Obesity definition: obese is a person with a body mass index (BMI) over 30 kg/m2.
BMI is defined as the weight in kilograms divided by the square of the height in metres (kg/m2)
The data on obesity displayed on the Worldometers' counter is based on the latest statistics published by the World Health Organization (WHO).
Globally, there are more than 1 billion overweight adults, at least 300 million of them clinically obese.
Obesity rates that have risen three-fold or more since 1980 in some areas of North America, the United Kingdom, Eastern Europe, the Middle East, the Pacific Islands, Australasia and China. Economic growth, modernization, urbanization and globalization of food markets are just some of the forces thought to underlie the epidemic.
Obesity and overweight pose a major risk for serious diet-related chronic diseases, including type 2 diabetes, cardiovascular disease, hypertension and stroke, and certain forms of cancer. The health consequences range from increased risk of premature death, to serious chronic conditions that reduce the overall quality of life.
For the USA:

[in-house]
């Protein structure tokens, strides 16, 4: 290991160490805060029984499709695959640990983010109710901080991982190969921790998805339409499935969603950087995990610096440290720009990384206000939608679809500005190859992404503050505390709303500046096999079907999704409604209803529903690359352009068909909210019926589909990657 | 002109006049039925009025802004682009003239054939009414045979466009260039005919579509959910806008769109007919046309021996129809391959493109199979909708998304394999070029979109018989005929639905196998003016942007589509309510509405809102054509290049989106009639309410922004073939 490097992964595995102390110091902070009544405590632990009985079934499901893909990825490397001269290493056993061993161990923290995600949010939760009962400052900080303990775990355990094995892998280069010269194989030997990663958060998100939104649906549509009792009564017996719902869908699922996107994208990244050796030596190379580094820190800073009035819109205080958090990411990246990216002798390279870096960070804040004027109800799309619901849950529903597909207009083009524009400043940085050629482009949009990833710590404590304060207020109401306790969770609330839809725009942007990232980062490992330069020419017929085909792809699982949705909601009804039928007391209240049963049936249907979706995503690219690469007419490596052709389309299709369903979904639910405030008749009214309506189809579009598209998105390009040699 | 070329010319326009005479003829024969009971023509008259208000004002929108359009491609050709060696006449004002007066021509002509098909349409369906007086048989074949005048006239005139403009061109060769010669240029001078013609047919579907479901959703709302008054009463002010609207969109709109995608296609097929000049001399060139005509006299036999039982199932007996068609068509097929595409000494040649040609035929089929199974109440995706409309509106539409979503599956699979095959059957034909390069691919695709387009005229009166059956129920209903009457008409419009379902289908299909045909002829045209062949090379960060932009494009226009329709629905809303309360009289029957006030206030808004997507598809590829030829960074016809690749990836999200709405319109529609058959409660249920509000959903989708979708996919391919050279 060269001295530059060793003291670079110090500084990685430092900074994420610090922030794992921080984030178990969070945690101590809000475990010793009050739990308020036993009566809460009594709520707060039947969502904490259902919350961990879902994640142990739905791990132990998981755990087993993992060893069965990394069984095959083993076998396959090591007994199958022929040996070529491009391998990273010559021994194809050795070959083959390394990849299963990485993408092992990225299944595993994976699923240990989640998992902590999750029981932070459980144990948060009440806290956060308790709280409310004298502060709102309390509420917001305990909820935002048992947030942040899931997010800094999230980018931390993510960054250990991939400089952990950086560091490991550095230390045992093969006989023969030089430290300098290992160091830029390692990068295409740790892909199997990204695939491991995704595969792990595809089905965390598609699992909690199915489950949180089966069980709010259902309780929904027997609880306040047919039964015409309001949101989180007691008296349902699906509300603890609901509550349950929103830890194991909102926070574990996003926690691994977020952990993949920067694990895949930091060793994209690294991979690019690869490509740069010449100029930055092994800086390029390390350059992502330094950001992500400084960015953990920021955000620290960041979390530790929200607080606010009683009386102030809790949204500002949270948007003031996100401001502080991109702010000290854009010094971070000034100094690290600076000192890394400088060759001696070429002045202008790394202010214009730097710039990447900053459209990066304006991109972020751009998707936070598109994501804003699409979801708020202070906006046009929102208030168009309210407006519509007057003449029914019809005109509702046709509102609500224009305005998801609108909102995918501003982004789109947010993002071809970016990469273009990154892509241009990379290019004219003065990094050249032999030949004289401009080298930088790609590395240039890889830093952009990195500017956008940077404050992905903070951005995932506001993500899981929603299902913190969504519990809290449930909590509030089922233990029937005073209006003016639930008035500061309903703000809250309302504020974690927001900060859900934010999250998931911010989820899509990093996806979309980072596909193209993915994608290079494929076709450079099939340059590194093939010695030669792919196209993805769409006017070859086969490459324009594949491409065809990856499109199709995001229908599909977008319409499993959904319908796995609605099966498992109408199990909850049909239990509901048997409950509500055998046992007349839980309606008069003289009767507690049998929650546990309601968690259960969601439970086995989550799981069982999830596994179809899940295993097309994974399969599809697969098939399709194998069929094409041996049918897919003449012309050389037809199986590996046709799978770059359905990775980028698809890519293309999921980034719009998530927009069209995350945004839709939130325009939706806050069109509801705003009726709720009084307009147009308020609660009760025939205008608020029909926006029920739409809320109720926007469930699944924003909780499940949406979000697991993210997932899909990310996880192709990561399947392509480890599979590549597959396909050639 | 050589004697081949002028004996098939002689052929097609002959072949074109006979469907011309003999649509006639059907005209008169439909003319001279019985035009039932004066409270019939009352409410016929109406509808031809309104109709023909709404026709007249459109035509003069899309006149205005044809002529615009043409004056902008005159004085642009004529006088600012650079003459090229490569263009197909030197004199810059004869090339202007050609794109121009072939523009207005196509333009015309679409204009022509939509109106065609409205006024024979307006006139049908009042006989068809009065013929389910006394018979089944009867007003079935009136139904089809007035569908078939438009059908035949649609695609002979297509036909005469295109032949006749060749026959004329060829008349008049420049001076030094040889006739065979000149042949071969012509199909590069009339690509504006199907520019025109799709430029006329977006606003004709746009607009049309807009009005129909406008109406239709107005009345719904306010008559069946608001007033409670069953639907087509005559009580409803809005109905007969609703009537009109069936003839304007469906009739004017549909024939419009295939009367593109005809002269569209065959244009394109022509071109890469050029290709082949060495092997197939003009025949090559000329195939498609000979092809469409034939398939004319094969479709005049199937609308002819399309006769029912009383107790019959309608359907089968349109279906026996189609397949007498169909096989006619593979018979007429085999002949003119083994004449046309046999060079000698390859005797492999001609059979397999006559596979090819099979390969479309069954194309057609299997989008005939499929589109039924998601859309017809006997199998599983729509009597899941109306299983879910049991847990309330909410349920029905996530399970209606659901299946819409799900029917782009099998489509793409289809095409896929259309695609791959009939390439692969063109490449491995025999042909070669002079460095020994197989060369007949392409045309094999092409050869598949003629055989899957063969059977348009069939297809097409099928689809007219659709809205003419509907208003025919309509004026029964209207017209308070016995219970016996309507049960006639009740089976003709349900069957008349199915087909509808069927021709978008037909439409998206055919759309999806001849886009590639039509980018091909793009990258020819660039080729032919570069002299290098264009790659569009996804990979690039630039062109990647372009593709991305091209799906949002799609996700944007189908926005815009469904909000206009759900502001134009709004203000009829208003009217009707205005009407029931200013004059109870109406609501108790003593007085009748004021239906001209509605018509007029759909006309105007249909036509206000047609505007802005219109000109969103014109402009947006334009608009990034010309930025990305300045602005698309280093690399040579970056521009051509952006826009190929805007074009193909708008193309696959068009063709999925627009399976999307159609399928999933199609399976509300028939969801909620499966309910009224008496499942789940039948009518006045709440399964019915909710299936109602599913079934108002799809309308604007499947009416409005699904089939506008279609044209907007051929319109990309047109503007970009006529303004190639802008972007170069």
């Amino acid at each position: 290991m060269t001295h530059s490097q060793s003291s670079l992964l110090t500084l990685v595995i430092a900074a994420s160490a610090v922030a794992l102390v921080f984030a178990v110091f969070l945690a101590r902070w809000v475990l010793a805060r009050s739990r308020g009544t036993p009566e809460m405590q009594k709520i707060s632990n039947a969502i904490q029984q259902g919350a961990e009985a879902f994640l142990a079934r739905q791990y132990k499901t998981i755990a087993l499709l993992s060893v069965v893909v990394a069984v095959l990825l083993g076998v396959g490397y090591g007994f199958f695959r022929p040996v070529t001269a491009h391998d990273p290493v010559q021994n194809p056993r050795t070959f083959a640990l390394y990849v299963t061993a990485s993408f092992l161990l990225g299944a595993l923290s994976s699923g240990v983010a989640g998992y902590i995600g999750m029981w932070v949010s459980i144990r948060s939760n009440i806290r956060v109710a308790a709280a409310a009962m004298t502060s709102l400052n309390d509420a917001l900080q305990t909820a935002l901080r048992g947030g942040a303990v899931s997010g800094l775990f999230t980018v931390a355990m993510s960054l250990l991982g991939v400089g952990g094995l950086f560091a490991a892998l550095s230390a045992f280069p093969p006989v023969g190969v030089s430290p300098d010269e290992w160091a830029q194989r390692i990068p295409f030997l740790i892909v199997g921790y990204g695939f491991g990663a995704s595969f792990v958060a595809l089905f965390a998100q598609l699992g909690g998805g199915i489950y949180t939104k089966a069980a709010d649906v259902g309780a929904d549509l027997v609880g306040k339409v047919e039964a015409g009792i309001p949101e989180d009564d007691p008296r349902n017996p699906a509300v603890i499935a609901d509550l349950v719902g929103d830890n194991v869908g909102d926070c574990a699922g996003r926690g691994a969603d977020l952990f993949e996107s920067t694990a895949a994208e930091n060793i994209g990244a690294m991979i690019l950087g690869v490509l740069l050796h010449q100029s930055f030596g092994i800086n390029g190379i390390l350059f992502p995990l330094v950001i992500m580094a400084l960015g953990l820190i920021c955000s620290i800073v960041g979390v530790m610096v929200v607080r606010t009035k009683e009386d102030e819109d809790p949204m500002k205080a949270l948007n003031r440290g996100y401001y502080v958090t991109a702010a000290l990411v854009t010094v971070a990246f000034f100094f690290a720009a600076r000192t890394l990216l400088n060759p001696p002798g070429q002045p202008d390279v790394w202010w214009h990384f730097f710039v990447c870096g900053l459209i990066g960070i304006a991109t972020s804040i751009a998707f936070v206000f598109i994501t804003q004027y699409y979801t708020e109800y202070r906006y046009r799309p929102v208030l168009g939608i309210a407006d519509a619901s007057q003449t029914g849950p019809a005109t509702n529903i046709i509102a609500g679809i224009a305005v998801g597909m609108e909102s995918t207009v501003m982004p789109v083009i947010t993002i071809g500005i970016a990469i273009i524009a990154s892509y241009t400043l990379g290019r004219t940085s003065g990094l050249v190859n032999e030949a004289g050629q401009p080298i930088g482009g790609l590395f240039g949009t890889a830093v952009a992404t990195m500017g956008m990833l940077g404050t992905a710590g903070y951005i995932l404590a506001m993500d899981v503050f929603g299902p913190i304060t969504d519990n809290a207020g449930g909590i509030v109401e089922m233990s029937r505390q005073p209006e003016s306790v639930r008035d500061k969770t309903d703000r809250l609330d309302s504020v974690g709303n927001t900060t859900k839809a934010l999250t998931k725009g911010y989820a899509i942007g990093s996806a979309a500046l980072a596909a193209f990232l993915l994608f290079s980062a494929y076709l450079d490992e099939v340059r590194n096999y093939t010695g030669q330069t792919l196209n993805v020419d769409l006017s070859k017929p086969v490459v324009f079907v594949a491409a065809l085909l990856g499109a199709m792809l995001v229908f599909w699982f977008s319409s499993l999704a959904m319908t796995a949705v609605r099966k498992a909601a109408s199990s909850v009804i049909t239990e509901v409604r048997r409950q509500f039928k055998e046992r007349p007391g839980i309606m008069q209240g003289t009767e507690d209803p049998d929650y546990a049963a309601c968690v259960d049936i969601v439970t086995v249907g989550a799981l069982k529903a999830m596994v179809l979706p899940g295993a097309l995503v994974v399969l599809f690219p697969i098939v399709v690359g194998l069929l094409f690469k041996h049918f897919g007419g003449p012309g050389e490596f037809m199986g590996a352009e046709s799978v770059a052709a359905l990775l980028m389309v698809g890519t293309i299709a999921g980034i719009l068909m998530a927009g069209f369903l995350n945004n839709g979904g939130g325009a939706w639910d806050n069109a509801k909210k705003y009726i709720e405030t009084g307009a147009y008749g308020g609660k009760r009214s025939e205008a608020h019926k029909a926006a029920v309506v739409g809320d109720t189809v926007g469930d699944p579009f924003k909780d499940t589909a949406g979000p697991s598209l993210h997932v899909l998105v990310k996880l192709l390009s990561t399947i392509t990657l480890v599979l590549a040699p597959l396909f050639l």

Overweight and obesity lead to adverse metabolic effects on blood pressure, cholesterol, triglycerides and insulin resistance.
The likelihood of developing Type 2 diabetes and hypertension rises steeply with increasing body fatness. Confined to older adults for most of the 20th century, this disease now affects obese children even before puberty. Approximately 85% of people with diabetes are type 2, and of these, 90% are obese or overweight.
Raised BMI also increases the risks of cancer of the breast, colon, prostate, endometroium, kidney and gallbladder.
Chronic overweight and obesity contribute significantly to osteoarthritis, a major cause of disability in adults. Although obesity should be considered a disease in its own right, it is also one of the key risk factors for other chronic diseases together with smoking, high blood pressure and high blood cholesterol.
According to the American Cancer Society, obesity cost an estimated $75 billion in 2003 because of the long and expensive treatment for several of its complications. According to the National Institute of Health, $75-$125 billion is spent on indirect and direct costs due to obesity-related diseases.
Eric Schlosser in his book "Fast Food Nation" states that the annual health care costs in the United States stemming from obesity approaches $240 billion.